Greater Hart-Sheldon Region
Follow three amazing Oregon women on the Pronghorn Path Trek as they journey along the pronghorn migration route between Sheldon and Hart Mountain wildlife refuges. Follow ONDA's blog to keep up with the hike, and learn more about the effort.
The Greater Hart-Sheldon Region is a natural treasure filled with pronghorn antelope, open space, wildflowers, mountains and canyons, wild horses, and Native American rock art. Located in remote southeastern Oregon and northern Nevada, the region encompasses Hart Mountain National Antelope Refuge, Sheldon National Wildlife Refuge and other large expanses of public land, including Beatys Butte.
Oregon's Wildlife Mecca: The Greater Hart-Sheldon Region is one of the best large intact sagebrush-steppe ecosystems left in the West, and as a result wildlife thrives here. Sagebrush ecosystems are critical to more than 350 species of wildlife, including mule deer, bighorn sheep, pronghorn antelope, waterfowl and shorebirds, pikas, pygmy rabbits and Greater sage-grouse. In fact, the region features one of the highest densities of Greater sage-grouse in the U.S.
Interested in visiting? Check out our Greater Hart-Sheldon Region Visitors Guide.
Because this area is vital Oregon desert land, ONDA has worked for decades to restore, protect and connect this landscape.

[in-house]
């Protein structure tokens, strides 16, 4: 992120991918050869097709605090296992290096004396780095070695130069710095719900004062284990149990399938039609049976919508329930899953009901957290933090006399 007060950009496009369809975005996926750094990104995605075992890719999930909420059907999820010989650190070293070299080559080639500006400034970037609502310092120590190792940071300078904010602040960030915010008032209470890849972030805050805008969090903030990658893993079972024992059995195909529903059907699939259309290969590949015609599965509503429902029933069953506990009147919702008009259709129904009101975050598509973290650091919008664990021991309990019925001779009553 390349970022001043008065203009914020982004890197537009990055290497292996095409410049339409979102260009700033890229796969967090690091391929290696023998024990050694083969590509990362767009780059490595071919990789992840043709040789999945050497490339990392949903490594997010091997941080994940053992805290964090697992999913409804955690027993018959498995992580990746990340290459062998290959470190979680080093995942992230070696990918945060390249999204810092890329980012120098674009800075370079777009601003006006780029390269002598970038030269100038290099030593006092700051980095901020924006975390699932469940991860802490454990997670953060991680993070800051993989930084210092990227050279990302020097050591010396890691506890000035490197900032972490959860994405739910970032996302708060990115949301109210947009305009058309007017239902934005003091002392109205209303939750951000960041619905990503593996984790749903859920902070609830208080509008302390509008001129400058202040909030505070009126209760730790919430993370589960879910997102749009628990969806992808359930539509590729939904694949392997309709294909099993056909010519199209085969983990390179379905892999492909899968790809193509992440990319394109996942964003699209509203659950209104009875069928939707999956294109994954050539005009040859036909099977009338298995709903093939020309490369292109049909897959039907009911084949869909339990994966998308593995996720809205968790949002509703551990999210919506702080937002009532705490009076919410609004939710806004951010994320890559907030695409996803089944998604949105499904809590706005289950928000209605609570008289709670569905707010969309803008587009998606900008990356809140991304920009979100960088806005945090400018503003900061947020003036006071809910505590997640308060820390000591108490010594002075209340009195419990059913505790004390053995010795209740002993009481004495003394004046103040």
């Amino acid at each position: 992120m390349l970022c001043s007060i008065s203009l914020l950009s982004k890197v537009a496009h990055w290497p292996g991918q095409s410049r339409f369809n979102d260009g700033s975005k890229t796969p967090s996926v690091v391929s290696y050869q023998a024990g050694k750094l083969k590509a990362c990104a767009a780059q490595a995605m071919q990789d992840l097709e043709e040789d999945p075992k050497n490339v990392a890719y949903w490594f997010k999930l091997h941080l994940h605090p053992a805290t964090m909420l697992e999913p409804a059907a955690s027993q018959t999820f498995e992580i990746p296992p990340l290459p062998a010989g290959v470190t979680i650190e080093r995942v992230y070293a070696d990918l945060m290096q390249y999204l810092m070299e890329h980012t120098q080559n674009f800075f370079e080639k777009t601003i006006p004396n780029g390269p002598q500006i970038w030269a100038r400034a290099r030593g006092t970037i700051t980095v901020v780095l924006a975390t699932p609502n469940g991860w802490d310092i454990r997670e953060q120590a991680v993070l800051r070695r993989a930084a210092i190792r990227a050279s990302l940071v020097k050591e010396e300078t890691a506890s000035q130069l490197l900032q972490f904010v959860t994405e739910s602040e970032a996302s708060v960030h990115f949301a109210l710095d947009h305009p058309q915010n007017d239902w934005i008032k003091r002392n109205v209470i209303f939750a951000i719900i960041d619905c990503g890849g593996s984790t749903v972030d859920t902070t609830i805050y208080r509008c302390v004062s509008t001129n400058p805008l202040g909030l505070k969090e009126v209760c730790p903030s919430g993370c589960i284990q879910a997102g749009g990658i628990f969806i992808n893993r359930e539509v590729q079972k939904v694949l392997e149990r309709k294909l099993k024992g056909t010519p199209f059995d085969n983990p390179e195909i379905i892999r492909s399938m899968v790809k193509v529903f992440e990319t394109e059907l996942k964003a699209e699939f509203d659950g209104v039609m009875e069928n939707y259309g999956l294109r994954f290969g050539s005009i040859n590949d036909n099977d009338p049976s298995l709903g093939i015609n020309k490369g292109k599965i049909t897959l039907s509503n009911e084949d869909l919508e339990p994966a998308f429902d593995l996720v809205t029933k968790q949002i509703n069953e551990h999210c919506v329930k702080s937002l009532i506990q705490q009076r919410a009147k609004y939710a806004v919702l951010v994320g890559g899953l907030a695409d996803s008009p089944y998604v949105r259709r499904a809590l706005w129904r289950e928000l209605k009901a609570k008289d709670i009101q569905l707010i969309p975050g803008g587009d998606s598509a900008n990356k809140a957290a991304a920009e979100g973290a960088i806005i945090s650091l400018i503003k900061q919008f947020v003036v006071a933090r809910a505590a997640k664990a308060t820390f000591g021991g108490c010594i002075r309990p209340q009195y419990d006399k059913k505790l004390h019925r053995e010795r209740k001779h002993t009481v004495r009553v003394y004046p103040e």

Stewardship: For over 20 years, ONDA volunteers visited the Hart Mountain National Antelope Refuge to help remove unneeded barbed-wire fence, which creates barriers for pronghorn and other wildlife. This effort, in coordination with other groups, resulted in nearly 300 miles of fence being removed from the refuge.
Partners: ONDA partnered with the Friends of Nevada Wilderness to dedicate an unprecedented amount of manpower to removing fences from the Sheldon Refuge. In 2011, 140 volunteers from Nevada and Oregon came to the refuge to help pull fence, resulting in over 70 miles of fence being removed. The last of the fence on Sheldon was removed in 2014.
The Hart Mountain and Sheldon refuges were originally designated in the 1930s to protect the summer and winter ranges of the pronghorn. However, they do not protect migratory paths and winter range between the refuges.
Thinking about the future: The Greater Hart-Sheldon Region is recognized as a potential place for wildlife resiliency in the Great Basin due to the elevation shifts, wildlife diversity, and habitat integrity. NatureServe, a leader in climate change modeling, tested management and climate scenarios so that we can identify high priority connectivity corridors to ensure resiliency for native wildlife.